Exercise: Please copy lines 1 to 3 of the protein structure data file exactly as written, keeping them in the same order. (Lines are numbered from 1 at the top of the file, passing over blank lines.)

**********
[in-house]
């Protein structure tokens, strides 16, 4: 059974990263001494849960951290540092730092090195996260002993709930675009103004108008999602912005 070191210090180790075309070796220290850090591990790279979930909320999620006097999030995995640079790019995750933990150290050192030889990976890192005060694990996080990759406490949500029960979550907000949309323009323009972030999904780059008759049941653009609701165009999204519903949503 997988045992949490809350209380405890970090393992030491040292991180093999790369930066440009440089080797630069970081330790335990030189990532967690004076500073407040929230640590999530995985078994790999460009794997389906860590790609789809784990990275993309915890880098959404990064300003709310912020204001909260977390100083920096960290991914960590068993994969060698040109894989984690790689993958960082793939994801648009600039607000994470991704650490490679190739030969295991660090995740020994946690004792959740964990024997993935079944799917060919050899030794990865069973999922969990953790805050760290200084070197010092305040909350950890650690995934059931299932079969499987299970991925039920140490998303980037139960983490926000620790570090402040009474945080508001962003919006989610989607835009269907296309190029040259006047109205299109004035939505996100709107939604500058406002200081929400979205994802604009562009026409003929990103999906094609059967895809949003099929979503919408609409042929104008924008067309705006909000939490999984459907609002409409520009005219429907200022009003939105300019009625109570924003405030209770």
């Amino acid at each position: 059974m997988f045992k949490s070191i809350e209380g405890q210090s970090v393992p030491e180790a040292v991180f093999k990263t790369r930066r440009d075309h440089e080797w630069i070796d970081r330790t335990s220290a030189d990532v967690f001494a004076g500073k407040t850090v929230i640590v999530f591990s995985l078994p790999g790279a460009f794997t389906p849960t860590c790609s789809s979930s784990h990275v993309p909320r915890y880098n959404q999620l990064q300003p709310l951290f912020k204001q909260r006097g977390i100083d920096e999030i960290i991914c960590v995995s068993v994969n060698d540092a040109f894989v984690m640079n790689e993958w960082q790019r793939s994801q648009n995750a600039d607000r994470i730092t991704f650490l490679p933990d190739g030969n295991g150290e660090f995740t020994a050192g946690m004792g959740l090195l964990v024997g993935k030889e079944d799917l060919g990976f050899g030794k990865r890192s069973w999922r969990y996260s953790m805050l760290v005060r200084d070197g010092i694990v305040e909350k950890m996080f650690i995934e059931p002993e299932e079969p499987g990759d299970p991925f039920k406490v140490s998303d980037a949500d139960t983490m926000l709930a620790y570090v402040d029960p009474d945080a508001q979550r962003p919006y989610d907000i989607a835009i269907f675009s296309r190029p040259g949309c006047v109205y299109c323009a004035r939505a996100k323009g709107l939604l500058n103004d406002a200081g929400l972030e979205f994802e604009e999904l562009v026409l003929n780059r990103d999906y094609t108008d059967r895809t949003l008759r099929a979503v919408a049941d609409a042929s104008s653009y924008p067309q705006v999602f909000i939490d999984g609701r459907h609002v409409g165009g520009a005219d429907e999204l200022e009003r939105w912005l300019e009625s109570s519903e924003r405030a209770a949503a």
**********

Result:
[in-house]
């Protein structure tokens, strides 16, 4: 059974990263001494849960951290540092730092090195996260002993709930675009103004108008999602912005 070191210090180790075309070796220290850090591990790279979930909320999620006097999030995995640079790019995750933990150290050192030889990976890192005060694990996080990759406490949500029960979550907000949309323009323009972030999904780059008759049941653009609701165009999204519903949503 997988045992949490809350209380405890970090393992030491040292991180093999790369930066440009440089080797630069970081330790335990030189990532967690004076500073407040929230640590999530995985078994790999460009794997389906860590790609789809784990990275993309915890880098959404990064300003709310912020204001909260977390100083920096960290991914960590068993994969060698040109894989984690790689993958960082793939994801648009600039607000994470991704650490490679190739030969295991660090995740020994946690004792959740964990024997993935079944799917060919050899030794990865069973999922969990953790805050760290200084070197010092305040909350950890650690995934059931299932079969499987299970991925039920140490998303980037139960983490926000620790570090402040009474945080508001962003919006989610989607835009269907296309190029040259006047109205299109004035939505996100709107939604500058406002200081929400979205994802604009562009026409003929990103999906094609059967895809949003099929979503919408609409042929104008924008067309705006909000939490999984459907609002409409520009005219429907200022009003939105300019009625109570924003405030209770």
């Amino acid at each position: 059974m997988f045992k949490s070191i809350e209380g405890q210090s970090v393992p030491e180790a040292v991180f093999k990263t790369r930066r440009d075309h440089e080797w630069i070796d970081r330790t335990s220290a030189d990532v967690f001494a004076g500073k407040t850090v929230i640590v999530f591990s995985l078994p790999g790279a460009f794997t389906p849960t860590c790609s789809s979930s784990h990275v993309p909320r915890y880098n959404q999620l990064q300003p709310l951290f912020k204001q909260r006097g977390i100083d920096e999030i960290i991914c960590v995995s068993v994969n060698d540092a040109f894989v984690m640079n790689e993958w960082q790019r793939s994801q648009n995750a600039d607000r994470i730092t991704f650490l490679p933990d190739g030969n295991g150290e660090f995740t020994a050192g946690m004792g959740l090195l964990v024997g993935k030889e079944d799917l060919g990976f050899g030794k990865r890192s069973w999922r969990y996260s953790m805050l760290v005060r200084d070197g010092i694990v305040e909350k950890m996080f650690i995934e059931p002993e299932e079969p499987g990759d299970p991925f039920k406490v140490s998303d980037a949500d139960t983490m926000l709930a620790y570090v402040d029960p009474d945080a508001q979550r962003p919006y989610d907000i989607a835009i269907f675009s296309r190029p040259g949309c006047v109205y299109c323009a004035r939505a996100k323009g709107l939604l500058n103004d406002a200081g929400l972030e979205f994802e604009e999904l562009v026409l003929n780059r990103d999906y094609t108008d059967r895809t949003l008759r099929a979503v919408a049941d609409a042929s104008s653009y924008p067309q705006v999602f909000i939490d999984g609701r459907h609002v409409g165009g520009a005219d429907e999204l200022e009003r939105w912005l300019e009625s109570s519903e924003r405030a209770a949503a």